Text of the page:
What members are saying...

  •  

    After seeing many organizations I saw that SAASOA is very enterprising and are a core of the business community in and around Alabama. SAASOA is doing a lot of  good for the people in the community by doing many activities like Blood Camps, Health Fairs, Volunteering activities, Scholarships, etc. I am lucky to be a part of a group like this and I encourage my friends and community members to be a part of SAASOA.

    -Mahesh Batavia, Liquor Store Member, Mobile
  • In the nearly 2 years that we have been partnered with SAAAOA we have seen a growth in sales, profits and customer count in their group’s stores. The key to maximizing this is to become more seamless in execution,pricing and positioning. I am excited about the future with SAASOA and Coca-Cola.

     

    -Patrick Gueret, Coca Cola
  •  

    SAASOA’s intention is to help their members and our community should support it by joining it. SAASOA is very committed to help our community and the financial profits are very substantial.

    -Haresh Patel, Multiple Store Member, Montgomery
  •  
     
    Each and every member of SAASOA have their own voice. When it comes to making decision everyone is involved. We are like one big family!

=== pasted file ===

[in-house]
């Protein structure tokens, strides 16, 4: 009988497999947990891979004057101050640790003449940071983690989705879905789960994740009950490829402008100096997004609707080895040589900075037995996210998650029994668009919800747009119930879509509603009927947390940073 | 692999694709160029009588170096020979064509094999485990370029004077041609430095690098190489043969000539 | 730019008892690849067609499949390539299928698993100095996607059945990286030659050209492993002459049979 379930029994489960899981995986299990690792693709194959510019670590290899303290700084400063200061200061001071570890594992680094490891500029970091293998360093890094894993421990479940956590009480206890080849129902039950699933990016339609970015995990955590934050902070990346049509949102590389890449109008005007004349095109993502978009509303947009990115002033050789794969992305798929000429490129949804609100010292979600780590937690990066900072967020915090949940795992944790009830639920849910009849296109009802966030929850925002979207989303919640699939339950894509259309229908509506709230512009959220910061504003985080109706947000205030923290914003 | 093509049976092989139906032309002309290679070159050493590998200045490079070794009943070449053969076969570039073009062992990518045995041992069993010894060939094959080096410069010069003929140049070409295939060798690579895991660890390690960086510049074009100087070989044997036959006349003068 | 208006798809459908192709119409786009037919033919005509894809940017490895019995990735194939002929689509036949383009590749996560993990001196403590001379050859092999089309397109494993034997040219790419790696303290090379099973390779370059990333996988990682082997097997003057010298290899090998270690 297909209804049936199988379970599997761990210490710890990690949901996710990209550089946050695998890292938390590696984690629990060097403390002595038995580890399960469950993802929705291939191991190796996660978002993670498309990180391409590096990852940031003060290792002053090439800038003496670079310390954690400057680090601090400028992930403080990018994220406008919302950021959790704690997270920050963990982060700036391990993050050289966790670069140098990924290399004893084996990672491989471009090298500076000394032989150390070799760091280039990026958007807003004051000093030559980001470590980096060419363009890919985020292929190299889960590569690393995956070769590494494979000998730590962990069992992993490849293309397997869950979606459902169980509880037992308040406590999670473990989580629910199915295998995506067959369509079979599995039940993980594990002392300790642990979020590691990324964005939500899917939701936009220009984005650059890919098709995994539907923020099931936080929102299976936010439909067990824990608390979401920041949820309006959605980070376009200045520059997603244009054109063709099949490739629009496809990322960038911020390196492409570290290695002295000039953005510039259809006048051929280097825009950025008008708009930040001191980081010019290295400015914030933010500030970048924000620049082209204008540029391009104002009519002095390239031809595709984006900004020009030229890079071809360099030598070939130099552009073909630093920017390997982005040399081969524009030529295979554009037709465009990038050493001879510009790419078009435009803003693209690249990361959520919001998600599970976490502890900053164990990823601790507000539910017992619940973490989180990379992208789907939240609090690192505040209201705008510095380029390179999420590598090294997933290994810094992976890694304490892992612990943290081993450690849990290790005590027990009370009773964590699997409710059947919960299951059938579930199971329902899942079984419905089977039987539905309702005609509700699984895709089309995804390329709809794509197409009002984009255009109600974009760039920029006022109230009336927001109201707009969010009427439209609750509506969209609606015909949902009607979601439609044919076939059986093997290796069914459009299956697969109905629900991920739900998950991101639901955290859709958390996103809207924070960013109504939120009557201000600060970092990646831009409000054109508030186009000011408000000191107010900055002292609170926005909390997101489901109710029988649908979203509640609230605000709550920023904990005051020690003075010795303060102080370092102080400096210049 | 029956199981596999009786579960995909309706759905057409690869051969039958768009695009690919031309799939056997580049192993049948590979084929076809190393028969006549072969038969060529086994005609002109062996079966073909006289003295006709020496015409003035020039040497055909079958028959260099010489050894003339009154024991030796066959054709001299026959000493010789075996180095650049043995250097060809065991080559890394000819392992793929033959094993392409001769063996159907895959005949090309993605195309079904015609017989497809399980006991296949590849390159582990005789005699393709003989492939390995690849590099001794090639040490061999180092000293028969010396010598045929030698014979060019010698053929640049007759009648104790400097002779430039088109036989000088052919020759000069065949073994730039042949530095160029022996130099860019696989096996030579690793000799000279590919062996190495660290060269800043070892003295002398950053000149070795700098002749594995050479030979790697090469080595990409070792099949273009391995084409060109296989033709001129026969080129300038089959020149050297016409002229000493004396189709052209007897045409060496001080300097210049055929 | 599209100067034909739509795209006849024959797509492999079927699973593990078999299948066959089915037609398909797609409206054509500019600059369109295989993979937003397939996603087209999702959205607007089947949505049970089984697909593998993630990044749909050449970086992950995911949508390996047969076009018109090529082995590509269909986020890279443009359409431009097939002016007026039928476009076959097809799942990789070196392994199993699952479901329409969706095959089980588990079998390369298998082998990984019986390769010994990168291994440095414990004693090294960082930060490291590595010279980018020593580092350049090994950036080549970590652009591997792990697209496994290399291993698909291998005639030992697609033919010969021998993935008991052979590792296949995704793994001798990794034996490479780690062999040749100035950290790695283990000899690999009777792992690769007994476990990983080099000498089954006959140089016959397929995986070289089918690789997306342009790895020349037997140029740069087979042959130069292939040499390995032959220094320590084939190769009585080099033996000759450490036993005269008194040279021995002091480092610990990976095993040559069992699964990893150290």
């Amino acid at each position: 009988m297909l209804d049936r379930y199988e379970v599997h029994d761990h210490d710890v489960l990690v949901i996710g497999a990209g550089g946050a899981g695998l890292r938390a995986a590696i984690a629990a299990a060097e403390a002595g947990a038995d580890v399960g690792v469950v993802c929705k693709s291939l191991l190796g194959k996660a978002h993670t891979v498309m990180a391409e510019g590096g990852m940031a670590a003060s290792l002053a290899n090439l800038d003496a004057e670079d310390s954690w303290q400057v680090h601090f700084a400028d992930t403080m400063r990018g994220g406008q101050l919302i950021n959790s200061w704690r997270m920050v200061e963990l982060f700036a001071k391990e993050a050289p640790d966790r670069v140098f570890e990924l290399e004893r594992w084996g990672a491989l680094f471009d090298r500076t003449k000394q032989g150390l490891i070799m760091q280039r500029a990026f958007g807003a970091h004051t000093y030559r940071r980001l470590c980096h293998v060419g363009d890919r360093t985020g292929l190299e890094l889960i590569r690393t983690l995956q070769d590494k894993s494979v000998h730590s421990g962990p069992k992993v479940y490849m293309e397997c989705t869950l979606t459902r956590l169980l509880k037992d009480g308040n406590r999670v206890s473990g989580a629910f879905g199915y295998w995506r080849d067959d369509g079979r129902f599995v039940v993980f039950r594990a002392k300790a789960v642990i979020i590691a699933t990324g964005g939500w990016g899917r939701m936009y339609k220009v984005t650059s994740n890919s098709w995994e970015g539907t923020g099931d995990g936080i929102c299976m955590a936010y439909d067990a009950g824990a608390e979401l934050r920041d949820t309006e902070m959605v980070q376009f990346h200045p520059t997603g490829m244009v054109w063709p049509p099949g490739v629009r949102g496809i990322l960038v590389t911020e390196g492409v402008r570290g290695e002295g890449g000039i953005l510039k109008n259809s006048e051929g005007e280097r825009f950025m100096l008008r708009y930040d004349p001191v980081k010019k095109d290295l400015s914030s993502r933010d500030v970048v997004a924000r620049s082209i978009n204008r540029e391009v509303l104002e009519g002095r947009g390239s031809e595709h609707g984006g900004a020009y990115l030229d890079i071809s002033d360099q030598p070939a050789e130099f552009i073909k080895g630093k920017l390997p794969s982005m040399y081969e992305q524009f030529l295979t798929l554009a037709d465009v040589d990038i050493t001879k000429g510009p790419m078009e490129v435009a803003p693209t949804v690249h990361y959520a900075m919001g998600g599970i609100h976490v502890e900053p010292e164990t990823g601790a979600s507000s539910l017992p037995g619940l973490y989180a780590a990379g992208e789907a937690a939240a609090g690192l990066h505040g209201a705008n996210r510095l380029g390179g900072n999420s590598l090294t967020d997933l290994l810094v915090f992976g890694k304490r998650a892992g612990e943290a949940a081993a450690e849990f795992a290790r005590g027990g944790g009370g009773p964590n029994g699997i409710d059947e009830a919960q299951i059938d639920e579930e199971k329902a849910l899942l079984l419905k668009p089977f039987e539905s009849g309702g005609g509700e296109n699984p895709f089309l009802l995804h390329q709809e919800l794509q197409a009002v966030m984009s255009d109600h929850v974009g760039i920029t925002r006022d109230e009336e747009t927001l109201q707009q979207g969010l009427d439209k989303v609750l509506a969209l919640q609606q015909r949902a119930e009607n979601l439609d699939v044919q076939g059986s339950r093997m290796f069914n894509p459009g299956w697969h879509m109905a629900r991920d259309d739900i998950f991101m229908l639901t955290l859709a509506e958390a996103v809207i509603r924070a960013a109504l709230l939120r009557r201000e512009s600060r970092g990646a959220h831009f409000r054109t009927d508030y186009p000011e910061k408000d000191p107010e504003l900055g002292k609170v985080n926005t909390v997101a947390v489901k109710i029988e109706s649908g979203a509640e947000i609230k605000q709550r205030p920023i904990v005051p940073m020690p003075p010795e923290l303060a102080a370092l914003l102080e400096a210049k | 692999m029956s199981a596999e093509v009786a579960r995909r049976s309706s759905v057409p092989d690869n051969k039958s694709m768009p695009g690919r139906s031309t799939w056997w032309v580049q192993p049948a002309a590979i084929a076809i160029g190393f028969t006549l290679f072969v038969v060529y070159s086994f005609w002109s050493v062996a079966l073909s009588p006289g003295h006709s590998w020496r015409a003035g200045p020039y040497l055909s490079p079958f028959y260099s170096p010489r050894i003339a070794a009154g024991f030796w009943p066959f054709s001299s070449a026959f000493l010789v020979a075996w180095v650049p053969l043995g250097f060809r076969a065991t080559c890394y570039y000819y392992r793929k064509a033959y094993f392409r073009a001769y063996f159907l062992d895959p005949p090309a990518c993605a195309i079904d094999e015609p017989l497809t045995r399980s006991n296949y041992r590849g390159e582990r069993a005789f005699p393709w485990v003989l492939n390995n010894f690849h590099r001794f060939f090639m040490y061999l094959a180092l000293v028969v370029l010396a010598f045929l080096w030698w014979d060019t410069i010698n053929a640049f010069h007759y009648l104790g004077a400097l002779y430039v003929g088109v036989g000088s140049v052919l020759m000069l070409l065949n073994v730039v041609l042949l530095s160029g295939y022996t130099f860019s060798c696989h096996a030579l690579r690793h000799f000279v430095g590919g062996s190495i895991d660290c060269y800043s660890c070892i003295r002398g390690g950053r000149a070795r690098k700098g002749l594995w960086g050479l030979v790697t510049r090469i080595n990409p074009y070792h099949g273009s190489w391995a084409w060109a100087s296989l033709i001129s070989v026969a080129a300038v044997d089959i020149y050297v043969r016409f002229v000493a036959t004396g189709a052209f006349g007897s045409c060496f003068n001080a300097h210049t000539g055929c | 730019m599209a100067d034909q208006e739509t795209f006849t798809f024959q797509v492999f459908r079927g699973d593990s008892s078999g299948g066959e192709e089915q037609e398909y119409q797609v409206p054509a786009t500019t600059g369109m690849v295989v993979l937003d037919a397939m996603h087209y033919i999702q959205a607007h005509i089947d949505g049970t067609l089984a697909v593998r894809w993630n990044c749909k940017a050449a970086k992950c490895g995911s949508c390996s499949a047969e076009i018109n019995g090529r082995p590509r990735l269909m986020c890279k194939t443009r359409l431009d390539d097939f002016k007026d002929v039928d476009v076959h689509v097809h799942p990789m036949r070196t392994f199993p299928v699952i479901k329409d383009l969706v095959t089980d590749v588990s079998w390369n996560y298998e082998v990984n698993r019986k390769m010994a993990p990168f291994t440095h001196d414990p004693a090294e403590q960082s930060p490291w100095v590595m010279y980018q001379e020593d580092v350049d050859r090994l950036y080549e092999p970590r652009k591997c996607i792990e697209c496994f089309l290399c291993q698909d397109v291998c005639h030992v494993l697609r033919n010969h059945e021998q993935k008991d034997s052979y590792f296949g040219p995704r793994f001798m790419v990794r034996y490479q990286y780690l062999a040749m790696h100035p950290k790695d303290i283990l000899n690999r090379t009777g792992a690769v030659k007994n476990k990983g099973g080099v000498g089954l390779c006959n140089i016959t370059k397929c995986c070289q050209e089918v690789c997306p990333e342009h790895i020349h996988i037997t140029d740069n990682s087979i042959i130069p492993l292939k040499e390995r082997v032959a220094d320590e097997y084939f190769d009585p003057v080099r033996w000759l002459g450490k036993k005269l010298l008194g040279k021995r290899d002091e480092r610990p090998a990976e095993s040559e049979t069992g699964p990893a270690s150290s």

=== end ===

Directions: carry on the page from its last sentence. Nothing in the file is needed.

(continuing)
-Rocky Patel, Multiple Store Member, Saraland


  • The attention to detail and the constant striving to attain complete compliance by it's members is a true testament to the dedication the leaders of this organization have to it's success.  I am proud, on the behalf of Hackney, to be associated with such a successful and influential group such as SAASOA.
     
    -Marty Howell, H.T.Hackney
  •  
     
    SAASOA has not only successfully brought the businesses together, but they have also brought the communities together.
     
     
    -Nishit Prajapati, Multiple Store Member, Ozark
  •  
     
    My relationship with SAASOA has been a huge influence on my personal and professional life. Over the past years I have learned on their culture and values and how important solid relationships are. I truly believe that their passion for the community is genuine.